Plesk has a comprehensive web interface but every now and again you just want to get at the nuts and bolts. Avoiding the Plesk interface will allow you to do batches of tasks or automated work.
This article shows us how to create a database, add a user and set up their permissions. I've always found MySQL's permission and grant structure unnecessarily complicated so in this example we are just going to give the users all the default permissions.
First up create the database. Under Plesk you can call the database anything you like, but I've adopted the naming convention <domain>_<usage>. This gives me several advantages:
- It groups the databases together in the file system so it is easier to find what you are looking for.
- Avoids name clashes.
- If you create a database outside Plesk it is not managed, which means it won't get deleted when you delete the domain. All MySQL database files are owned by MySQL so it's difficult to see which domain a particular database instance belongs to. Not any more!
- Your system looks like there is order!
First up is to create a database for example.com and we are going to use it for the world's best blogging software B2evolution.
mysqladmin -uadmin -p`cat /etc/psa/.psa.shadow` create example_com_b2evolution
There's no need to enter our password on the command line because Plesk stores it in a file.
The database creation time is almost instant.
Next up, we need to enter the MySQL command line.
mysql -uadmin -p`cat /etc/psa/.psa.shadow`
Strictly speaking you can create database instances from inside MySQL using the following command.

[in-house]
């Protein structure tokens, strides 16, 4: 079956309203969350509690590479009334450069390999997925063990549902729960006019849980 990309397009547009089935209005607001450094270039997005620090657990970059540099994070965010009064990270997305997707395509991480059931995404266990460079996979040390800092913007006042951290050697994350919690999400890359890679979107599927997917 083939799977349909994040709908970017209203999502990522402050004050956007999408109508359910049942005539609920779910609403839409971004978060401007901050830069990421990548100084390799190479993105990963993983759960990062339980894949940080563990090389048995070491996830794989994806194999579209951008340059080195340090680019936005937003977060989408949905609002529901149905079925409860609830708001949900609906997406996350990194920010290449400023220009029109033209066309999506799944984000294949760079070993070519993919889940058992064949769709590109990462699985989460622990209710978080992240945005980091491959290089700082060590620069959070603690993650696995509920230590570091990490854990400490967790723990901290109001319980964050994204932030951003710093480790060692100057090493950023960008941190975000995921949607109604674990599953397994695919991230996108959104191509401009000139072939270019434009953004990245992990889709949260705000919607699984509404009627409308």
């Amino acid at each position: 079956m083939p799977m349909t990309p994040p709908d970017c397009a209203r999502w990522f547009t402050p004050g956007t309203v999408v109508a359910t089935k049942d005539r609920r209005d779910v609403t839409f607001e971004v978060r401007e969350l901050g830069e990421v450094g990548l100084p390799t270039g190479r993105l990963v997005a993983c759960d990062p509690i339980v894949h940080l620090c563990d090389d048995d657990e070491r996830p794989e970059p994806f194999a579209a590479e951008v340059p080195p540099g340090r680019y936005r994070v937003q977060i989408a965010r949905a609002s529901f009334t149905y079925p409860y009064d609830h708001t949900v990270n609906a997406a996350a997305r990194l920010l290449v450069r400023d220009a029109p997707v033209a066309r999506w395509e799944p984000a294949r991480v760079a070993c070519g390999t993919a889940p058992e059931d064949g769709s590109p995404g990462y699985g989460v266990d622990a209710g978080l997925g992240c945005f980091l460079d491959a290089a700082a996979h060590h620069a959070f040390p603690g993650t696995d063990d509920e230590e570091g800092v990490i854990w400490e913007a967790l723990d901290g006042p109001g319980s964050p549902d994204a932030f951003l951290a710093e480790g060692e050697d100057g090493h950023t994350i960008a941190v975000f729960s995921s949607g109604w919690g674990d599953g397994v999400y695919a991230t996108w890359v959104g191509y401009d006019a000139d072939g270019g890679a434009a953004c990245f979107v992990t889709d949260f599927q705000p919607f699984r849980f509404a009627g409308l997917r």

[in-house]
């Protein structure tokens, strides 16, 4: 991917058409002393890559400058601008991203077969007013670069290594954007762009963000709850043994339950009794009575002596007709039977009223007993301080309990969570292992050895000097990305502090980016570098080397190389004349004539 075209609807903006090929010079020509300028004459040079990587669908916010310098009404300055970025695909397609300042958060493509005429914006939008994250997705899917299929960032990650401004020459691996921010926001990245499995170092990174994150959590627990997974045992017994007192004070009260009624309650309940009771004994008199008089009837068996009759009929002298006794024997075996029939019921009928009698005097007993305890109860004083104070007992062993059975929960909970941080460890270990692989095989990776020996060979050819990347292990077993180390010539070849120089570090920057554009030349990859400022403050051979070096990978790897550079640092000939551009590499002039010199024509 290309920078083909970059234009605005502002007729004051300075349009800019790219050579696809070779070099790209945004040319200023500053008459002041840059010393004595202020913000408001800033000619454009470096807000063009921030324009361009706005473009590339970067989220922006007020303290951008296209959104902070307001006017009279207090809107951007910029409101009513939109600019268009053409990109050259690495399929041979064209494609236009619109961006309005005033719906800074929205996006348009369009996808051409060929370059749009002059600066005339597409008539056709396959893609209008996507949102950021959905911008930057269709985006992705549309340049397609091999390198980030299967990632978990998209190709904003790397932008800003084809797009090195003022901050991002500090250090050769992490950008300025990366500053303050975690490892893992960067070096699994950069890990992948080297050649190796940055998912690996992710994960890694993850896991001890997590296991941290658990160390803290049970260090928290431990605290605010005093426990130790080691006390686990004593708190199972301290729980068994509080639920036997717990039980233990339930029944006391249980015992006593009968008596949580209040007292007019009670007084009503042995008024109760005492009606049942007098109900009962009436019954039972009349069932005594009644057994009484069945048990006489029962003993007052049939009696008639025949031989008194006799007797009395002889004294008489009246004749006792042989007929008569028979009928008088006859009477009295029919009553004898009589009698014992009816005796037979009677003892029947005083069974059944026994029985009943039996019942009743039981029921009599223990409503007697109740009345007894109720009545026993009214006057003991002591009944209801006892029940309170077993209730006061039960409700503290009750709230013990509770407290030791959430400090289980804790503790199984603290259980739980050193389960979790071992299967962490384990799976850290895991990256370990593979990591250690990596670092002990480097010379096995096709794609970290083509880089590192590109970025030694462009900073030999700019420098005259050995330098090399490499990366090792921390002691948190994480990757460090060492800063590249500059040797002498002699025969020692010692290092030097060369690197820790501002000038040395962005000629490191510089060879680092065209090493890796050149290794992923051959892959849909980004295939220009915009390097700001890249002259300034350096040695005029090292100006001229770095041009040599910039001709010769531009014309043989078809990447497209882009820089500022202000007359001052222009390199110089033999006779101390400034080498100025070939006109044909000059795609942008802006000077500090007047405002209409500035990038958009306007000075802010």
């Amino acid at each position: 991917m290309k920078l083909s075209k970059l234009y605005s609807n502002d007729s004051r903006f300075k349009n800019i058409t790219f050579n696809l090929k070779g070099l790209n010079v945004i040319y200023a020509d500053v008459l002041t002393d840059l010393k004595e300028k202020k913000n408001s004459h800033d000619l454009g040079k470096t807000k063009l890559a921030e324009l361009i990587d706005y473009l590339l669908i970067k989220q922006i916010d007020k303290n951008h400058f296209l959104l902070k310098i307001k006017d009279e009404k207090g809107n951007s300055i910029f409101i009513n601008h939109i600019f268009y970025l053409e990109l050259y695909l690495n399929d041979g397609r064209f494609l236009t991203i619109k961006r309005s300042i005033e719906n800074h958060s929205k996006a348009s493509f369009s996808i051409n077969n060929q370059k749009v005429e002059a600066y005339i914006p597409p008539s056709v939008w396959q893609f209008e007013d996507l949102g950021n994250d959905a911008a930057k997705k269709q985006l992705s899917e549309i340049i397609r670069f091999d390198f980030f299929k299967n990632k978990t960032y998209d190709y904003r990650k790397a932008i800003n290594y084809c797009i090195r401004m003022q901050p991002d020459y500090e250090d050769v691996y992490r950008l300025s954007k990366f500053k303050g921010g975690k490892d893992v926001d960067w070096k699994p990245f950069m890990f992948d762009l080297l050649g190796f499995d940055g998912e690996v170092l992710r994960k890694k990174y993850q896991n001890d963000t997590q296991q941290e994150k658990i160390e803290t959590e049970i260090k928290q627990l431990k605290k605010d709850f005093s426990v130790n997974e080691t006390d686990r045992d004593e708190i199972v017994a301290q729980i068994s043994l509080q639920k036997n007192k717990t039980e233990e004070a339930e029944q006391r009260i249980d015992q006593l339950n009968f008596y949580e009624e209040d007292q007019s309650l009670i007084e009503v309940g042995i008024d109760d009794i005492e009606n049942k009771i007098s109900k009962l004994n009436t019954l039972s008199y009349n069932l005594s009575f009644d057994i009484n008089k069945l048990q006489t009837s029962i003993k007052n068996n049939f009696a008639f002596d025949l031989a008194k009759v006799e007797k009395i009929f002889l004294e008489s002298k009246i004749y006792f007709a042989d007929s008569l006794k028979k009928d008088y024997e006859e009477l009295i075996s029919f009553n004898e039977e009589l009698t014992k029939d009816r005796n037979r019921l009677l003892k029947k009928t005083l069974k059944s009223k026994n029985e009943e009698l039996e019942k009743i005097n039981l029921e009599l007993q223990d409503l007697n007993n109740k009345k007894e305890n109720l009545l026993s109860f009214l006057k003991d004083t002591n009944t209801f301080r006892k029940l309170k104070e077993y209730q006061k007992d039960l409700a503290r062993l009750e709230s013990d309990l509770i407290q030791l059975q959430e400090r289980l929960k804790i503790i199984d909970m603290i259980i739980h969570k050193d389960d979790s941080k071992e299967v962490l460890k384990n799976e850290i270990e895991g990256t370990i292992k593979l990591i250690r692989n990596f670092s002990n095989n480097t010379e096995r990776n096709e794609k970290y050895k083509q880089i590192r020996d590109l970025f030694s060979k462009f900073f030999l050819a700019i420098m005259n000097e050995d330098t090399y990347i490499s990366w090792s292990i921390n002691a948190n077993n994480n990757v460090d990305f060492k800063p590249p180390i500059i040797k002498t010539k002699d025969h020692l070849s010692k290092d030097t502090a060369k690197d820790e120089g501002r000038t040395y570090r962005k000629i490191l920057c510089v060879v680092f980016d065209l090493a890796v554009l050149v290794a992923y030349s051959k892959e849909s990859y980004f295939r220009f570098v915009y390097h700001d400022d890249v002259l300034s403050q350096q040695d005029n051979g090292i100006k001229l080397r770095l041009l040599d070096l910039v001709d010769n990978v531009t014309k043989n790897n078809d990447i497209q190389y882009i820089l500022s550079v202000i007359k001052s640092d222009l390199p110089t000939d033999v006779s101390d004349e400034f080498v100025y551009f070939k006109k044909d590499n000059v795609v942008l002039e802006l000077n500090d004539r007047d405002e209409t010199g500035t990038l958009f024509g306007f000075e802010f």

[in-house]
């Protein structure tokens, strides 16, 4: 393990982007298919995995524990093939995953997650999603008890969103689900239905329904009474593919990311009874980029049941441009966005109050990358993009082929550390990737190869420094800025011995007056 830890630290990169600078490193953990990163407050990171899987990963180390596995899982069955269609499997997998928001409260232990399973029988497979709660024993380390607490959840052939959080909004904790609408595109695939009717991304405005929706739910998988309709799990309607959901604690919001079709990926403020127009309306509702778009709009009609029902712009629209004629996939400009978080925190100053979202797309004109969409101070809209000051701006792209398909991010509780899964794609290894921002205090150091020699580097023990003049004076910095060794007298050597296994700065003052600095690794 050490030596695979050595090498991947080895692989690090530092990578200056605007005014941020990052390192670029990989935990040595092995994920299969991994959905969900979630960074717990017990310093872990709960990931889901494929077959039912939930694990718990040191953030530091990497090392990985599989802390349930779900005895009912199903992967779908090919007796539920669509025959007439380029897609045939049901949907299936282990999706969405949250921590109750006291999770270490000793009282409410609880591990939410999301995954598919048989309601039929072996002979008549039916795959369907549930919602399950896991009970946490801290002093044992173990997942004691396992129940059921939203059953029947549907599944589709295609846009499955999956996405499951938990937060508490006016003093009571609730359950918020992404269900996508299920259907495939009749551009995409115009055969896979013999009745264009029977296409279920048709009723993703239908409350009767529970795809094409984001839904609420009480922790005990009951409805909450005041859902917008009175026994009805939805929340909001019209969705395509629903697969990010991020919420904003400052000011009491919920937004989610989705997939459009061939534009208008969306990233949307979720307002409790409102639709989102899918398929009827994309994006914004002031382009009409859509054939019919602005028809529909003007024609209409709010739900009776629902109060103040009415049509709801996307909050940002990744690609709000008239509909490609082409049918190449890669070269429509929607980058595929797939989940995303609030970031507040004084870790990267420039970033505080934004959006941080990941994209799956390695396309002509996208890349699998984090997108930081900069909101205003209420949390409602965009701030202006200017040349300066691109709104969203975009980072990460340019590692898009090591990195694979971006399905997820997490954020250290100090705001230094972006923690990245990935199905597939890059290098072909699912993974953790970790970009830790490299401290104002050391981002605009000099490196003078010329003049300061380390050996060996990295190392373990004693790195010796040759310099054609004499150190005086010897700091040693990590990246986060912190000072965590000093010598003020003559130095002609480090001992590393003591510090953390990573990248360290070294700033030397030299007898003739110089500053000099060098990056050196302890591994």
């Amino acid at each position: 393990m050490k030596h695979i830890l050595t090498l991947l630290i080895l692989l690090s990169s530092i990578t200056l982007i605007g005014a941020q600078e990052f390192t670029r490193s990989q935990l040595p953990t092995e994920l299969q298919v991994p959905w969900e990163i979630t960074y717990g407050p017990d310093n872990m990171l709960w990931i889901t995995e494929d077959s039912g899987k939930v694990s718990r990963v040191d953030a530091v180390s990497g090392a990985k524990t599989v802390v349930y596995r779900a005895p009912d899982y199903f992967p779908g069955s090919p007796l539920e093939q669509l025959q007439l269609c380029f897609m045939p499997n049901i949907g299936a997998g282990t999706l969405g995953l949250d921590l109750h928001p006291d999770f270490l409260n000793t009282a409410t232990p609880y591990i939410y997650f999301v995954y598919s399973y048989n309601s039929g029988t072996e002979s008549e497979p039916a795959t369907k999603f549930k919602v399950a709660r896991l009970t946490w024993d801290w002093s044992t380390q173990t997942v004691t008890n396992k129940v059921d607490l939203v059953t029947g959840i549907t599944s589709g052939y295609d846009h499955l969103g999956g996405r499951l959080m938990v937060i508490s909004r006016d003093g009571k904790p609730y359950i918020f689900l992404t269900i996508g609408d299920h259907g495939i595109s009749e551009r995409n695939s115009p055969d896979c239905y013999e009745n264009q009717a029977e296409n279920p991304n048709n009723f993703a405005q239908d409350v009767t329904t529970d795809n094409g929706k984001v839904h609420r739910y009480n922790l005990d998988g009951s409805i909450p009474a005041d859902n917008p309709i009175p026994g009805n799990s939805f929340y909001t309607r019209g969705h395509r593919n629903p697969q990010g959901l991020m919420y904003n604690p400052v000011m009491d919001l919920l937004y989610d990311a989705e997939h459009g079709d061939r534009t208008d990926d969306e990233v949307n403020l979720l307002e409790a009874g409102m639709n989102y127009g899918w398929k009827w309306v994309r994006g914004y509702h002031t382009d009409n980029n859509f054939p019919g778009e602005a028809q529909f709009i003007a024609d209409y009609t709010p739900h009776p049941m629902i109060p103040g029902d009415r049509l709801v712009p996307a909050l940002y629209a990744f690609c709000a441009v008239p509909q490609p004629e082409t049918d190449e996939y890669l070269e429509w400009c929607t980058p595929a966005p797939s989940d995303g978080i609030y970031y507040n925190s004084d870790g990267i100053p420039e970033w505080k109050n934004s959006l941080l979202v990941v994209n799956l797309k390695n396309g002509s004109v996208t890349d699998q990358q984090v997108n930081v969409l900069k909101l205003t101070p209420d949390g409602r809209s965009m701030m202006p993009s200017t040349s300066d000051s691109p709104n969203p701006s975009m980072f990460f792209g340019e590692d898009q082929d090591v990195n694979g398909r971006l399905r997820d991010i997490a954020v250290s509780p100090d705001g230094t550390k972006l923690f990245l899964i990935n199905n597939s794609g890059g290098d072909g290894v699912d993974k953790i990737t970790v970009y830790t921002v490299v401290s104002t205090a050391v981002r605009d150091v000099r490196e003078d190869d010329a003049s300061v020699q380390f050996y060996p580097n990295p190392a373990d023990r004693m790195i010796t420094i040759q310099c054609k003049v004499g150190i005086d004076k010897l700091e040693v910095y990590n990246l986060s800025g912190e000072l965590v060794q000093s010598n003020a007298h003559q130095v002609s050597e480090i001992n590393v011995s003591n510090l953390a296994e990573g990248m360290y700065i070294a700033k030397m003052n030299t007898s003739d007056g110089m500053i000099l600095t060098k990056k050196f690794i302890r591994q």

CREATE DATABASE example_com_b2evolution;
I prefer to do it externally though, partly because after the database has been created you can enter the MySQL command prompt straight into that clean database but mostly because soon after creating the database I do an import which is another external command.
The only people accessing the database will be my web server on the
localhost. Users can have access to database, tables, DDL commands, functions, store procedures and triggers. In reality though, in almost all cases you just want one user who can access everything in one database instance and that's it. I've been using MySQL for 15 years and never had to give a user a single table, select only permission! Enough babbling, MySQL says you have to create a floating user first then assign permissions to them. If I was going to go completely anal I would insist on having a separate user for each application and add table level permissions for that user to access just those tables, but generally speaking it's not worth the hassle. Domain specific administrators want to be able to log in and check their databases, they don't want to keep switching users to administer different applications in the same database. You'll find in fact that you'll need a database user for some operations like repairing or optimising tables.
From the MySQL command prompt:
CREATE USER david;
Now that we have a user we'll assign them some rights. This statement says "Give david access to all the tables in the example_com_b2evolution database, but only when he logs in from the
localhost. You can set different permissions for when I log in from home or whether I login from work! I don't like the idea that my security level changes depending on where I'm logging in from. It just feels wrong. I always thought it would be better and cleaner to have a separate user as it can lead to confusion.
GRANT ALL ON example_com_b2evolution.* TO david@localhost;
Finally we must set a password for our user. A side effect of having floating users and host name restrictions is that you can have a different password depending on where you log in from. This seems even wronger!
SET PASSWORD FOR david@localhost=PASSWORD('!,DaViD54890');
I have experimented with this in the past and it was a pain in the arse! There were all sorts of peculiar behaviours and I seemed to spend most of my time trying to figure out why you could log in from
but not with